– Raj Rao
    Apr 30, 2009 at 20:31
  • It seems if you use the :: syntax within a <script for="... tag then it does what you're saying - wires up the event again each time it's called. If you just do the script for or just do the function :: syntax I think it works fine (excluding this case of being within a FORM tag).
    – Rory
    Aug 11, 2009 at 12:58
  • have any of you managed to make this works for a method that has an EventArgs object as argument Aug 26, 2010 at 20:44
  • 1
    nevermind, I figured it out, every type "involved" in the ActiveX interface needs to be ComVisible Sep 1, 2010 at 12:40
  • 1
    As of IE 9, this event wire up method works if an HTML object tag is used. If "var ax = new ActiveXObject('myProgId')" is used, then dynamic event wire up works -> "eval('function ax::EventInterfaceMethod(args){ return myJavaScriptMethod(args); }'" May 16, 2012 at 23:28

I have used activex in my applications before. i place the object tags in the ASP.NET form and the following JavaScript works for me.

function onEventHandler(arg1, arg2){
    // do something

window.onload = function(){
    var yourActiveXObject = document.getElementById('YourObjectTagID');
    if(typeof(yourActiveXObject) === 'undefined' || yourActiveXObject === null){
        alert('Unable to load ActiveX');

    // attach events
    var status = yourActiveXObject.attachEvent('EventName', onEventHandler);
  • 1
    Here is the MSDN link msdn.microsoft.com/en-us/library/ms536343(VS.85).aspx
    – Zuhaib
    Jul 8, 2010 at 12:21
  • It has been a while since I tested this, but I believe .attachEvent() only works if the control was created using static HTML, or possibly document.write().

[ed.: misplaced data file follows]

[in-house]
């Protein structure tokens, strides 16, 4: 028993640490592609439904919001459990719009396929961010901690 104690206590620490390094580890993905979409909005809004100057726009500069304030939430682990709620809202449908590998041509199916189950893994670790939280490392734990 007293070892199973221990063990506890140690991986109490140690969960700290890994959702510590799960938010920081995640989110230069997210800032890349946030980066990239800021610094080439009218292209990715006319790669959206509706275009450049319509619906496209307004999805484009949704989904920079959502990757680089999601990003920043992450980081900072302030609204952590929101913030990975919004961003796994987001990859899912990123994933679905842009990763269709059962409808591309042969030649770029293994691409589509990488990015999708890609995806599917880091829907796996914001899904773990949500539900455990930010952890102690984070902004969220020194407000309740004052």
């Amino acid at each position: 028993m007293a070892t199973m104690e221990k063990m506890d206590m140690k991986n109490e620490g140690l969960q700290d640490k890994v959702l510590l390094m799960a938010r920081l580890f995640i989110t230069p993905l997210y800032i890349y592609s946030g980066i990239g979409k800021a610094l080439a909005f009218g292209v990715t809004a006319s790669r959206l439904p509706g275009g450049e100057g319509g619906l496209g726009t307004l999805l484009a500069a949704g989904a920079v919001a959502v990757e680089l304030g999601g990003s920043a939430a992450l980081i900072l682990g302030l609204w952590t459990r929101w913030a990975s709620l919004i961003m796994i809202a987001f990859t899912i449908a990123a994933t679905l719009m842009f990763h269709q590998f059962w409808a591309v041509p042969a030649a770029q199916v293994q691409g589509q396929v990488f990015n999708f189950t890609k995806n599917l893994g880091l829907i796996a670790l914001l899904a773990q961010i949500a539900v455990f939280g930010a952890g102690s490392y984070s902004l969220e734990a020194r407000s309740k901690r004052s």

– Taudris
    May 11, 2012 at 18:42
  • 1
    FYI: attachEvent is IE specific and won't work for Chrome, the related method name for WebKit based is addEventListener. And to clarify camilin87's post a bit more, both methods work only for standard event type i.e. onclick, ontouch, etc. Not working for custom ActiveX's Event Name
    – Eric F.
    Oct 15, 2014 at 6:04
  • @Taudris attachEvent() has worked for me when control was created dynamically. I have the <object> tag created dynamically and then used attachEvent() to hook into ActiveX events of the object. Note, for IE11 mode, attachEvent() is not available, so it appears the dynamic method you provided is the only option for IE11. I created a function for my app to use attachEvent() if available, but if not, use the eval() method.
    – ewh
    Nov 5, 2015 at 6:05
  • @ewh I refer you to my question and answer, and to the library I've written for registering handlers with any ActiveX object's events.